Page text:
Cutforth said the selection process isn't driven by money, and noted that the show has declined to shoot in locations that have put offers on the table.

"It's not like there's a number we put out, like, 'You write a check and we'll do the show,' " he said. "First, we have to really want to film there."

The Greater Philadelphia Film Office has incentives available, such as a tax exemption for long-term hotel stays. State film incentives have failed to stay competitive, however, and in recent years the area's once-booming film industry has stalled due to budget gridlock and a New York takeover of local film unions.

Top Chef itself has faced union challenges; producers and stars said they were harassed during 2014 filming in Boston, and four Teamsters were accused — though later acquitted — of trying to extort jobs from the company. In Philadelphia, veterans of the film and television industry have at times complained of difficult behavior from union members.

Chef Sylva Senat at Maison 208.
Chef Sylva Senat at Maison 208.

Still, Philly has been well-represented on Top Chef. Season 6 breakout and Northeast native Jennifer Carroll worked under Eric Ripert at 10 Arts and is now about to open the Finch in Center City. Following his appearance on Season 14, contestant Sylva Senat opened Center City's Maison 208. Chris Scott, a Brooklyn-based finalist in the season that concluded last week, grew up in Coatesville and previously worked in Philadelphia with Starr, Solomonov, and Kevin Sbraga, another local Top Chef winner.

"It's a great food city with a different point of view than New York," said Samantha Hanks, senior vice president of casting for Magical Elves.

Cutforth said the incentives started coming as more cities began marketing themselves as travel destinations, and as the show's expansion dovetailed with a growing national interest in the culinary arts. Top Chef got more ambitious, and while it attracted more sponsors, production costs also increased.

Filming locations can offset expenses in ways that include tax breaks, finding a place to build the kitchen, or assisting with lodging. If a desirable area has nothing to offer financially, Cutforth said, people in the private sector have stepped in. In return, he said, the crew spends and hires locally when possible.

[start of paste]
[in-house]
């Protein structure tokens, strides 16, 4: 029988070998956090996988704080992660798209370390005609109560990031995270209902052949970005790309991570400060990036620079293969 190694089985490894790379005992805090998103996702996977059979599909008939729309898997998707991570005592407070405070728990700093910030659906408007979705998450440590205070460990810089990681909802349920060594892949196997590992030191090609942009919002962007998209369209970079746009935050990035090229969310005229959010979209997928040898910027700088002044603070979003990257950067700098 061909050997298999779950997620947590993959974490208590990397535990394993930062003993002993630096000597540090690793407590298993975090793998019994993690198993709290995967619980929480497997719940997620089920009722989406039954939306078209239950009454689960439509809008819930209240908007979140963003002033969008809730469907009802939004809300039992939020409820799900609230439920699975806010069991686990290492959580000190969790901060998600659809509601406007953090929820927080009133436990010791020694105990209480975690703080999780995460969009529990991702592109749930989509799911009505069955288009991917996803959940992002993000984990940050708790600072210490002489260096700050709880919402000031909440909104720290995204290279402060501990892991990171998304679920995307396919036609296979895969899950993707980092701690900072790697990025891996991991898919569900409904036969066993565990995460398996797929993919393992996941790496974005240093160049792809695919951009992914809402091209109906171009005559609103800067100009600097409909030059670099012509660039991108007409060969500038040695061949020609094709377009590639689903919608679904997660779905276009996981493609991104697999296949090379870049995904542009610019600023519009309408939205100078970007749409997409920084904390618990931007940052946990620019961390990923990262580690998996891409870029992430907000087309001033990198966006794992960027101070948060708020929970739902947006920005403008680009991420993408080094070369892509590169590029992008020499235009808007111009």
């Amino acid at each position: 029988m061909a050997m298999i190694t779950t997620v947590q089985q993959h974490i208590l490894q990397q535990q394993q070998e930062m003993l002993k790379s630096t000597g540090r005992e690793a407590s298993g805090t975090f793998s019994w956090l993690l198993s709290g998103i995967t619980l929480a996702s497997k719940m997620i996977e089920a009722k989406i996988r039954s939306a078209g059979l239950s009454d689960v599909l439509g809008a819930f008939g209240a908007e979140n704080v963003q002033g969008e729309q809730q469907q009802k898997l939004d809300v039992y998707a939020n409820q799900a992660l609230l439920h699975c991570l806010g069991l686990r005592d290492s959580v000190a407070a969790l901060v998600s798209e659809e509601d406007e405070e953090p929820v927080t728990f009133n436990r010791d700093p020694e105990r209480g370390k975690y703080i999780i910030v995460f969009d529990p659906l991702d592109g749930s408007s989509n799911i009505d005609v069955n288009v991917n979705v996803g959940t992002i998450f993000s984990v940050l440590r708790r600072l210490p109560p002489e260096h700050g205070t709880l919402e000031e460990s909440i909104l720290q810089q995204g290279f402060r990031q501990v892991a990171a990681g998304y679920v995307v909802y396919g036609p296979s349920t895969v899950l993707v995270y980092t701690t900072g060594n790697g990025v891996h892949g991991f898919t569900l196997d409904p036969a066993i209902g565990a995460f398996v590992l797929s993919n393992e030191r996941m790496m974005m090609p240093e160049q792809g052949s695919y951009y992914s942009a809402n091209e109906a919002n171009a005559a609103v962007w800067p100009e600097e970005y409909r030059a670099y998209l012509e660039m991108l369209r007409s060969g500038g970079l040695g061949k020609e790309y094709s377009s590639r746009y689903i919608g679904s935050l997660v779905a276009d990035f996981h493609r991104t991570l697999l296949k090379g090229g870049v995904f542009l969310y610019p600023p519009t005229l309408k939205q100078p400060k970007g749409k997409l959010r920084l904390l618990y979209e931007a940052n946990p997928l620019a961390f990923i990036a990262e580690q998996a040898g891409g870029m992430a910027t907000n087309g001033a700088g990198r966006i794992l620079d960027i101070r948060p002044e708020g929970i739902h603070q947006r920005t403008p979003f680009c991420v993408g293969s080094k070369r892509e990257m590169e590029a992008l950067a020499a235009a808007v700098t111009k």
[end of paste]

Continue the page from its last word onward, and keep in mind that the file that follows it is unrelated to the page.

It can be hard for cities to judge how much an investment in Top Chef is worth. There's no reliable way of measuring any economic boost, particularly in places that are already established food destinations. In Philadelphia, few believe that the restaurant scene needs publicity as much as it once did.

But chefs featured on the show often see an immediate impact. Elmi, who opened Laurel in South Philadelphia a few months before he was announced winner of his season, said that when the episode in which he won coincided with a glowing review from Inquirer food critic Craig LaBan, the 26-seat restaurant's bookings skyrocketed so quickly that he had to cap the advance time allowed for OpenTable reservations.

Nicholas Elmi works behind the oyster bar at Royal Boucherie.
Nicholas Elmi works behind the oyster bar at Royal Boucherie.

One of several local chefs nominated for 2017 James Beard Awards, Elmi said Top Chef would offer a chance to showcase the flavors that have blossomed in Philly's immigrant communities: Vietnamese in South Philadelphia, West African in West Philly, Eastern European influences in Port Richmond.

"They would get the best out of this city," he said. "It would be tremendous to see what they would pull out of here."

And unlike some Top Chef destinations, Levitz said, Philadelphia is well-positioned for out-of-state weekend visitors. It boasts such nonfood draws as museums and historical attractions. Top Chef viewers plan trips around food, and many have disposable income.

"They're millennials; they're baby boomers. There's diversity in this group," she said. "And for people who might only know one thing about Philadelphia, what the show is so good at doing is showing what else you've got."